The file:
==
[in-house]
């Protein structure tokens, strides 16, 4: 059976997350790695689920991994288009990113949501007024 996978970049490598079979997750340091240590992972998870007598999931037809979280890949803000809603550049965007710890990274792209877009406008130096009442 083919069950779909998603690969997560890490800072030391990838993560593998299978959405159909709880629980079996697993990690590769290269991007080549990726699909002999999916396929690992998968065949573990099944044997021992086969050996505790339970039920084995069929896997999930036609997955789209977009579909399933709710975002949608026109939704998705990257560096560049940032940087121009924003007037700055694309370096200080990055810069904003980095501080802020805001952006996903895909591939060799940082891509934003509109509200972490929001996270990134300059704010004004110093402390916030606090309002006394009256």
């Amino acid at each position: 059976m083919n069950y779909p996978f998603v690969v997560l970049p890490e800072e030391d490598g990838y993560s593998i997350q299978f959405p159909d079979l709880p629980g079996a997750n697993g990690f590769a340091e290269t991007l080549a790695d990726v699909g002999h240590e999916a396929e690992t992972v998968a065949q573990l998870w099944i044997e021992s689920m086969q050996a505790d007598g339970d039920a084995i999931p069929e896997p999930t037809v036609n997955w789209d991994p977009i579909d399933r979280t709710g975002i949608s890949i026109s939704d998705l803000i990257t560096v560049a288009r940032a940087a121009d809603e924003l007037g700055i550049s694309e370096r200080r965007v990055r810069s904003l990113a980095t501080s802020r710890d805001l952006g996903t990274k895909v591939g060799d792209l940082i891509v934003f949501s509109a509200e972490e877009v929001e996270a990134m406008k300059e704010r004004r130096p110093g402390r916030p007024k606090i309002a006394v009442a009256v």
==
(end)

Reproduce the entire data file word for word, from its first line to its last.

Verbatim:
[in-house]
């Protein structure tokens, strides 16, 4: 059976997350790695689920991994288009990113949501007024 996978970049490598079979997750340091240590992972998870007598999931037809979280890949803000809603550049965007710890990274792209877009406008130096009442 083919069950779909998603690969997560890490800072030391990838993560593998299978959405159909709880629980079996697993990690590769290269991007080549990726699909002999999916396929690992998968065949573990099944044997021992086969050996505790339970039920084995069929896997999930036609997955789209977009579909399933709710975002949608026109939704998705990257560096560049940032940087121009924003007037700055694309370096200080990055810069904003980095501080802020805001952006996903895909591939060799940082891509934003509109509200972490929001996270990134300059704010004004110093402390916030606090309002006394009256």
């Amino acid at each position: 059976m083919n069950y779909p996978f998603v690969v997560l970049p890490e800072e030391d490598g990838y993560s593998i997350q299978f959405p159909d079979l709880p629980g079996a997750n697993g990690f590769a340091e290269t991007l080549a790695d990726v699909g002999h240590e999916a396929e690992t992972v998968a065949q573990l998870w099944i044997e021992s689920m086969q050996a505790d007598g339970d039920a084995i999931p069929e896997p999930t037809v036609n997955w789209d991994p977009i579909d399933r979280t709710g975002i949608s890949i026109s939704d998705l803000i990257t560096v560049a288009r940032a940087a121009d809603e924003l007037g700055i550049s694309e370096r200080r965007v990055r810069s904003l990113a980095t501080s802020r710890d805001l952006g996903t990274k895909v591939g060799d792209l940082i891509v934003f949501s509109a509200e972490e877009v929001e996270a990134m406008k300059e704010r004004r130096p110093g402390r916030p007024k606090i309002a006394v009442a009256v």